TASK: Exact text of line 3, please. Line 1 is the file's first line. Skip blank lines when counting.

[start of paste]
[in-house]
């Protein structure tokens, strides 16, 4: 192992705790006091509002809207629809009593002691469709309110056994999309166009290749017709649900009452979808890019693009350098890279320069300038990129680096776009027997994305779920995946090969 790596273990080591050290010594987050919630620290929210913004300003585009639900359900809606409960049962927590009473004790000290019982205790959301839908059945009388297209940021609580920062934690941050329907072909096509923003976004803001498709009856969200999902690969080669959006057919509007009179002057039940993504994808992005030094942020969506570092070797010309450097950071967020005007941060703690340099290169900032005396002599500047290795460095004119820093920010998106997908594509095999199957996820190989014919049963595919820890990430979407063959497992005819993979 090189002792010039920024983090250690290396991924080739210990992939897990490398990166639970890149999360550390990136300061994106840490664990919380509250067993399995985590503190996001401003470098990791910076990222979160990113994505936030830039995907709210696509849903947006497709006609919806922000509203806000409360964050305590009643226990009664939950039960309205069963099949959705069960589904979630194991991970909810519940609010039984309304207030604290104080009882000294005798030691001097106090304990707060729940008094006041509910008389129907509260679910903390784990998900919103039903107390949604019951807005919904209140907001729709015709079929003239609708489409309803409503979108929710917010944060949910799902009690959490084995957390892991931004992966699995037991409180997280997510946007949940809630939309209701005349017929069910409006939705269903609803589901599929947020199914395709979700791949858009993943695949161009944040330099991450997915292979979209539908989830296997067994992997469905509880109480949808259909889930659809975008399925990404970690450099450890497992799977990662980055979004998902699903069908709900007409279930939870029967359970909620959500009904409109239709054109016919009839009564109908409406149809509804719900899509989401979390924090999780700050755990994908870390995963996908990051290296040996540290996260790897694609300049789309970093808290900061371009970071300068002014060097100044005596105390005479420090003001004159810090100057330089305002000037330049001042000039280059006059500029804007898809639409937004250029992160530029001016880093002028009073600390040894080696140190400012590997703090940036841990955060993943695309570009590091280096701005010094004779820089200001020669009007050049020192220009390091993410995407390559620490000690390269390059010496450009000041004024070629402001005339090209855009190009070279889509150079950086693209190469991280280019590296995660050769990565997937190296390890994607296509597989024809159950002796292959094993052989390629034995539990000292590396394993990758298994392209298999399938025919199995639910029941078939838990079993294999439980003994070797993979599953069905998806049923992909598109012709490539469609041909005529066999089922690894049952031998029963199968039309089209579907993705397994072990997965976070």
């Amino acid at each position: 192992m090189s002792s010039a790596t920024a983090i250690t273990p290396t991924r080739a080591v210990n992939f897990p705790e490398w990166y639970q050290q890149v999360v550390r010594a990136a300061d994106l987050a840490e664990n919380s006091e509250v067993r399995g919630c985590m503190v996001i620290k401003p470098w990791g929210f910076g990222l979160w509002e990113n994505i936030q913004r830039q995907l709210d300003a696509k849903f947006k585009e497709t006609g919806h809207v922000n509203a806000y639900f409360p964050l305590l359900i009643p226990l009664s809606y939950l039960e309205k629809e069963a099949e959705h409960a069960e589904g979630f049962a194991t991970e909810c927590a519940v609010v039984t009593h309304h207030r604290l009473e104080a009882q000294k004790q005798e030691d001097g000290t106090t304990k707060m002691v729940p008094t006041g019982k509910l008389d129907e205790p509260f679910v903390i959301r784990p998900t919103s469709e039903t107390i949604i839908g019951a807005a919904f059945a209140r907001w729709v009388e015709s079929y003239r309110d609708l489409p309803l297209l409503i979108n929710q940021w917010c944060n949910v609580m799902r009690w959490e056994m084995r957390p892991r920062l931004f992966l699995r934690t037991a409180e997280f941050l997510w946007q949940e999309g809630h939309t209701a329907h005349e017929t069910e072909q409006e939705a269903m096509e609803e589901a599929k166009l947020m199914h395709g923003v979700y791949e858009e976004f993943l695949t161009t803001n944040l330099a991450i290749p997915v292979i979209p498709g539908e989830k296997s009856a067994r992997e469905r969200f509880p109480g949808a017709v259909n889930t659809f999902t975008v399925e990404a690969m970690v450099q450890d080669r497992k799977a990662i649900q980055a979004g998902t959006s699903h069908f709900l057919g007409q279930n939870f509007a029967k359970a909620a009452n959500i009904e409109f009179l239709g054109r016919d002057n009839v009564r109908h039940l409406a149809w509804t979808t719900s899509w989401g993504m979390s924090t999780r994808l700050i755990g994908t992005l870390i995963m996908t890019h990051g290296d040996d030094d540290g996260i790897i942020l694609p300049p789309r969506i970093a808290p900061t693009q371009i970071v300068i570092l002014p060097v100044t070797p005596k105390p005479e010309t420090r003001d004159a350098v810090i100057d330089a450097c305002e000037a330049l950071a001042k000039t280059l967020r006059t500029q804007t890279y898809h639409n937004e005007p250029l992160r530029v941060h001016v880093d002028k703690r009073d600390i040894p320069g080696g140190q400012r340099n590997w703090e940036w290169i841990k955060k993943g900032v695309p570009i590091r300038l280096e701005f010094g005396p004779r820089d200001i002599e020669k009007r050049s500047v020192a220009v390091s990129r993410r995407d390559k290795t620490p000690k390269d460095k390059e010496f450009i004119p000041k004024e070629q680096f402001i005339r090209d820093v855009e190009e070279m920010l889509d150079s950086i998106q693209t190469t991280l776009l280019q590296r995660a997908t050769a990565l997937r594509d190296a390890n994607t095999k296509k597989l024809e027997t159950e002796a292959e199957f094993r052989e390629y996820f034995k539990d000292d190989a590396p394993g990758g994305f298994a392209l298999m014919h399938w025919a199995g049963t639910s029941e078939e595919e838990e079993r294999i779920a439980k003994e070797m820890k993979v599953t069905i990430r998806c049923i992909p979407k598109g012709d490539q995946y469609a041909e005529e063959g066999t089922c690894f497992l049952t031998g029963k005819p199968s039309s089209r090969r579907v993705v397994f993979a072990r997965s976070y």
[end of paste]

């Amino acid at each position: 192992m090189s002792s010039a790596t920024a983090i250690t273990p290396t991924r080739a080591v210990n992939f897990p705790e490398w990166y639970q050290q890149v999360v550390r010594a990136a300061d994106l987050a840490e664990n919380s006091e509250v067993r399995g919630c985590m503190v996001i620290k401003p470098w990791g929210f910076g990222l979160w509002e990113n994505i936030q913004r830039q995907l709210d300003a696509k849903f947006k585009e497709t006609g919806h809207v922000n509203a806000y639900f409360p964050l305590l359900i009643p226990l009664s809606y939950l039960e309205k629809e069963a099949e959705h409960a069960e589904g979630f049962a194991t991970e909810c927590a519940v609010v039984t009593h309304h207030r604290l009473e104080a009882q000294k004790q005798e030691d001097g000290t106090t304990k707060m002691v729940p008094t006041g019982k509910l008389d129907e205790p509260f679910v903390i959301r784990p998900t919103s469709e039903t107390i949604i839908g019951a807005a919904f059945a209140r907001w729709v009388e015709s079929y003239r309110d609708l489409p309803l297209l409503i979108n929710q940021w917010c944060n949910v609580m799902r009690w959490e056994m084995r957390p892991r920062l931004f992966l699995r934690t037991a409180e997280f941050l997510w946007q949940e999309g809630h939309t209701a329907h005349e017929t069910e072909q409006e939705a269903m096509e609803e589901a599929k166009l947020m199914h395709g923003v979700y791949e858009e976004f993943l695949t161009t803001n944040l330099a991450i290749p997915v292979i979209p498709g539908e989830k296997s009856a067994r992997e469905r969200f509880p109480g949808a017709v259909n889930t659809f999902t975008v399925e990404a690969m970690v450099q450890d080669r497992k799977a990662i649900q980055a979004g998902t959006s699903h069908f709900l057919g007409q279930n939870f509007a029967k359970a909620a009452n959500i009904e409109f009179l239709g054109r016919d002057n009839v009564r109908h039940l409406a149809w509804t979808t719900s899509w989401g993504m979390s924090t999780r994808l700050i755990g994908t992005l870390i995963m996908t890019h990051g290296d040996d030094d540290g996260i790897i942020l694609p300049p789309r969506i970093a808290p900061t693009q371009i970071v300068i570092l002014p060097v100044t070797p005596k105390p005479e010309t420090r003001d004159a350098v810090i100057d330089a450097c305002e000037a330049l950071a001042k000039t280059l967020r006059t500029q804007t890279y898809h639409n937004e005007p250029l992160r530029v941060h001016v880093d002028k703690r009073d600390i040894p320069g080696g140190q400012r340099n590997w703090e940036w290169i841990k955060k993943g900032v695309p570009i590091r300038l280096e701005f010094g005396p004779r820089d200001i002599e020669k009007r050049s500047v020192a220009v390091s990129r993410r995407d390559k290795t620490p000690k390269d460095k390059e010496f450009i004119p000041k004024e070629q680096f402001i005339r090209d820093v855009e190009e070279m920010l889509d150079s950086i998106q693209t190469t991280l776009l280019q590296r995660a997908t050769a990565l997937r594509d190296a390890n994607t095999k296509k597989l024809e027997t159950e002796a292959e199957f094993r052989e390629y996820f034995k539990d000292d190989a590396p394993g990758g994305f298994a392209l298999m014919h399938w025919a199995g049963t639910s029941e078939e595919e838990e079993r294999i779920a439980k003994e070797m820890k993979v599953t069905i990430r998806c049923i992909p979407k598109g012709d490539q995946y469609a041909e005529e063959g066999t089922c690894f497992l049952t031998g029963k005819p199968s039309s089209r090969r579907v993705v397994f993979a072990r997965s976070y």